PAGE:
Research Monitor

Regional Dynamics in Africa: High Stakes for Development

13 Apr 2015

European Centre for Development Policy Management (ECDPM); Authors: San Bilal and Jan Vanheukelom

Regional cooperation and integration have become key features of our globalised world. Such regional dynamics involve stakeholders who try to solve problems at a regional level that cannot be properly addressed at a national level. Many such problems affect poor peoples’ lives in areas such as mobility of people and goods, access to vital services in water and energy, security, environment, etc. This Discussion Paper explains the relevance of such regional cooperation and integration for problem solving in Africa. It does so by highlighting a few ongoing regional processes, and by unpacking some of the key actors and factors at work in such processes. 

The Brazilian Rise and the Elusive South American Balance

07 Apr 2015

German Institute of Global and Area Studies (GIGA); Author: Luis Leandro Schenoni

The article addresses the main question related to South American unipolarity (1985–2014): Why have most countries in the region not implemented any consistent balancing or bandwagoning strategies vis-à-vis Brazil? Drawing on neoclassical realism, the article proposes that certain domestic variables – government instability, limited party-system institutionalization, and powerful presidents – have diverted the attention of political elites and foreign policy executives from the challenges generated by a rising Brazil. Crisp-set qualitative comparative analysis is used to test this hypothesis and other alternative explanations for the regional imbalance.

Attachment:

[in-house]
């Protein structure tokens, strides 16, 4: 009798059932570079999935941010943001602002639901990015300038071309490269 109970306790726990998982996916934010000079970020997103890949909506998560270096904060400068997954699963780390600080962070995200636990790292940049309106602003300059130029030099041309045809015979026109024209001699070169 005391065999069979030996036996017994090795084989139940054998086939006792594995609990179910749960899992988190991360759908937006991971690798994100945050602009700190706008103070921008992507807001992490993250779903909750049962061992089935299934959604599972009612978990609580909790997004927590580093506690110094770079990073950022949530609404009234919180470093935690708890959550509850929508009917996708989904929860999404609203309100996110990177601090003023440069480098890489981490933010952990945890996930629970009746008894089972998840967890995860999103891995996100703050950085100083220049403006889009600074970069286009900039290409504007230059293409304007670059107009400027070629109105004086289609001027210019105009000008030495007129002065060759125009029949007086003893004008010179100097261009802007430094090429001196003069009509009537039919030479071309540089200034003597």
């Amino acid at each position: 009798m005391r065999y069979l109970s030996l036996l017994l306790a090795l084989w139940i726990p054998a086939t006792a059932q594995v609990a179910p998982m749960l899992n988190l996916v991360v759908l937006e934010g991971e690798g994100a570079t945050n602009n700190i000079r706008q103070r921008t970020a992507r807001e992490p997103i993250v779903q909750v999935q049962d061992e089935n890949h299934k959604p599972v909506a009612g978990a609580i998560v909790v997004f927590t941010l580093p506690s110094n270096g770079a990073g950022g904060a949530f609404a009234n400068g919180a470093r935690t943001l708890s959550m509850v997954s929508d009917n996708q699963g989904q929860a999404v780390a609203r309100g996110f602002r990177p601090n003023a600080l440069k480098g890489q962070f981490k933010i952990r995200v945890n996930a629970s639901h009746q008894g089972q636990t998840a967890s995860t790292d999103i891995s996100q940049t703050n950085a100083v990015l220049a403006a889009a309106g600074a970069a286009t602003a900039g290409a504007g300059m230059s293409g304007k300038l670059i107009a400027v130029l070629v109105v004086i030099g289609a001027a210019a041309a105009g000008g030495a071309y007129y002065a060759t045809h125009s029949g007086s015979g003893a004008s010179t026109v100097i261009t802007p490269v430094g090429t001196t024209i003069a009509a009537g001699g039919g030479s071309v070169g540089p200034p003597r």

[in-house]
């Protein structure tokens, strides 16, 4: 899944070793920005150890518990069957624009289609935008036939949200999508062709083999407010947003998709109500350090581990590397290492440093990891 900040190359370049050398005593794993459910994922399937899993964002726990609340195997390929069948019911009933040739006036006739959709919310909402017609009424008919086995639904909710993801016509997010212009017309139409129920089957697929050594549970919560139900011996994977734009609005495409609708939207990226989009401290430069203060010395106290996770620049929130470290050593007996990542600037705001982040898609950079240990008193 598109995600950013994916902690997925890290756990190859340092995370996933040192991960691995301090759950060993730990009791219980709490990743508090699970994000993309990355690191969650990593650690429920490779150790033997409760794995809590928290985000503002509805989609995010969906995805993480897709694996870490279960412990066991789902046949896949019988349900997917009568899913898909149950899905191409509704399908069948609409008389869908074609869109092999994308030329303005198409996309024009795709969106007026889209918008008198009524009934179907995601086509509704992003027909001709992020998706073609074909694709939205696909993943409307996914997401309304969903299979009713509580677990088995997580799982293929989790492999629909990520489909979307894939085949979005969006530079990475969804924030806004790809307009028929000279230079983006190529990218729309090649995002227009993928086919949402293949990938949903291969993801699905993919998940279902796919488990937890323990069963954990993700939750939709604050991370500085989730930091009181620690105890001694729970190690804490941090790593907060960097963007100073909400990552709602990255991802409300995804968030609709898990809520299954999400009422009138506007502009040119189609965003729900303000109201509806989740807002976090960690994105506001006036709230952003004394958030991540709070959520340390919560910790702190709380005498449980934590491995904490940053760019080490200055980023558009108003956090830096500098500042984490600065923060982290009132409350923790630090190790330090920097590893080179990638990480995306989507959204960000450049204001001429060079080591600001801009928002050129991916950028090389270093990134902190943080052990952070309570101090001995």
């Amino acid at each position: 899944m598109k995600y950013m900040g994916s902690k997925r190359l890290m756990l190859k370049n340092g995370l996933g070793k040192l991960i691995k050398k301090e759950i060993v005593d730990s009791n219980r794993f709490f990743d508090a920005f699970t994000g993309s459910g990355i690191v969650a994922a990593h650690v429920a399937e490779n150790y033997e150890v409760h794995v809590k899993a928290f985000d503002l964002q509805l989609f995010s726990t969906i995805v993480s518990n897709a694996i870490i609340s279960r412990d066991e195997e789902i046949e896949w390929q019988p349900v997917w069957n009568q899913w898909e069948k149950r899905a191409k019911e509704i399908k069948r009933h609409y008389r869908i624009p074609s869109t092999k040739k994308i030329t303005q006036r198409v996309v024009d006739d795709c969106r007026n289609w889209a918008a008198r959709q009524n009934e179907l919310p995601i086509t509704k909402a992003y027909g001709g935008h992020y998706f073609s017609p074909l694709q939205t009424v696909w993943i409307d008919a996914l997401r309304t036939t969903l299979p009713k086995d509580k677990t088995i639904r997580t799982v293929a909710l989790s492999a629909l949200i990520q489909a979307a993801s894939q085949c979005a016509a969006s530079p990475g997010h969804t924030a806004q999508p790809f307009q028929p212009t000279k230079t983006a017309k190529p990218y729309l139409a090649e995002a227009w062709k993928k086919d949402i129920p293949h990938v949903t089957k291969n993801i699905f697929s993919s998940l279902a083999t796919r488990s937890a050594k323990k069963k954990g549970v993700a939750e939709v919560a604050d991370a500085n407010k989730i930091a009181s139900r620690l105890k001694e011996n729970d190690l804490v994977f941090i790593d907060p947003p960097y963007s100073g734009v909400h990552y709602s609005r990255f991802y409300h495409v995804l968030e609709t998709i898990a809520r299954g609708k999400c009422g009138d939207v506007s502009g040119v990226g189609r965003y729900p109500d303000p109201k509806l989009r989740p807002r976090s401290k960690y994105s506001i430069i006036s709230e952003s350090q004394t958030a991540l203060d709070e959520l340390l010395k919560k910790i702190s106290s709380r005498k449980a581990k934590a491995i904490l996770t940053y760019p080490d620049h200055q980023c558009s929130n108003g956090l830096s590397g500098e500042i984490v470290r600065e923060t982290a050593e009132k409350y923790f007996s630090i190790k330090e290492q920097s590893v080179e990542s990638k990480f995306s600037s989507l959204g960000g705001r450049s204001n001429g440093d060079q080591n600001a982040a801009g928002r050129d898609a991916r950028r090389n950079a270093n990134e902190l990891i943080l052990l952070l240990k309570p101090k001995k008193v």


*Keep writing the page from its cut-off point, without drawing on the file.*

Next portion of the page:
Fragile States: an Urgent Challenge for EU Foreign Policy

16 Mar 2015

Fundación para las Relaciones Internacionales y el Dialogo Exterior (FRIDE); Author: Clare Castillejo

Addressing the challenge of fragile states should be a central priority for European policy-makers. It is clear that fragile and conflict-affected states (FCAS) can threaten Europe’s own security and prosperity. Moreover, the global goods that the EU seeks to promote cannot be achieved while a significant proportion of the world’s states remain weak, conflict prone and unable to effectively manage their own affairs or participate in collective multilateral action. Finally, the EU’s own norms and policies commit it to assisting those populations most severely affected by poverty, conflict, and human rights violations, many of whom live in FCAS.

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